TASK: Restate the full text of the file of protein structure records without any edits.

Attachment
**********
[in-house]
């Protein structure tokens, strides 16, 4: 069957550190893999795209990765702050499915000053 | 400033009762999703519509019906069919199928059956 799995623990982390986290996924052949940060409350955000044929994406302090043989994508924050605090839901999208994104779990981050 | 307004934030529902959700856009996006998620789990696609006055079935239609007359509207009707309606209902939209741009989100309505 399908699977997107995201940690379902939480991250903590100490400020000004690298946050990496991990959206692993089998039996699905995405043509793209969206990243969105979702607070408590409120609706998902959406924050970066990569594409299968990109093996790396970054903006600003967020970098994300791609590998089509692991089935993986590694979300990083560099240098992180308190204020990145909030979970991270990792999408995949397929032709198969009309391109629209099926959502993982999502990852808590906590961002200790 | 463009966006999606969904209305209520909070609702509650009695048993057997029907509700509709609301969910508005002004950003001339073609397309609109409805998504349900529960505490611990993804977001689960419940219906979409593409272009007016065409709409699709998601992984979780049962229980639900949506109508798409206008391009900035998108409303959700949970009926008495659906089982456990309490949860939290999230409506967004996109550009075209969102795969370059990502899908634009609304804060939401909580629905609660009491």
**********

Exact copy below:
[in-house]
């Protein structure tokens, strides 16, 4: 069957550190893999795209990765702050499915000053 | 400033009762999703519509019906069919199928059956 799995623990982390986290996924052949940060409350955000044929994406302090043989994508924050605090839901999208994104779990981050 | 307004934030529902959700856009996006998620789990696609006055079935239609007359509207009707309606209902939209741009989100309505 399908699977997107995201940690379902939480991250903590100490400020000004690298946050990496991990959206692993089998039996699905995405043509793209969206990243969105979702607070408590409120609706998902959406924050970066990569594409299968990109093996790396970054903006600003967020970098994300791609590998089509692991089935993986590694979300990083560099240098992180308190204020990145909030979970991270990792999408995949397929032709198969009309391109629209099926959502993982999502990852808590906590961002200790 | 463009966006999606969904209305209520909070609702509650009695048993057997029907509700509709609301969910508005002004950003001339073609397309609109409805998504349900529960505490611990993804977001689960419940219906979409593409272009007016065409709409699709998601992984979780049962229980639900949506109508798409206008391009900035998108409303959700949970009926008495659906089982456990309490949860939290999230409506967004996109550009075209969102795969370059990502899908634009609304804060939401909580629905609660009491």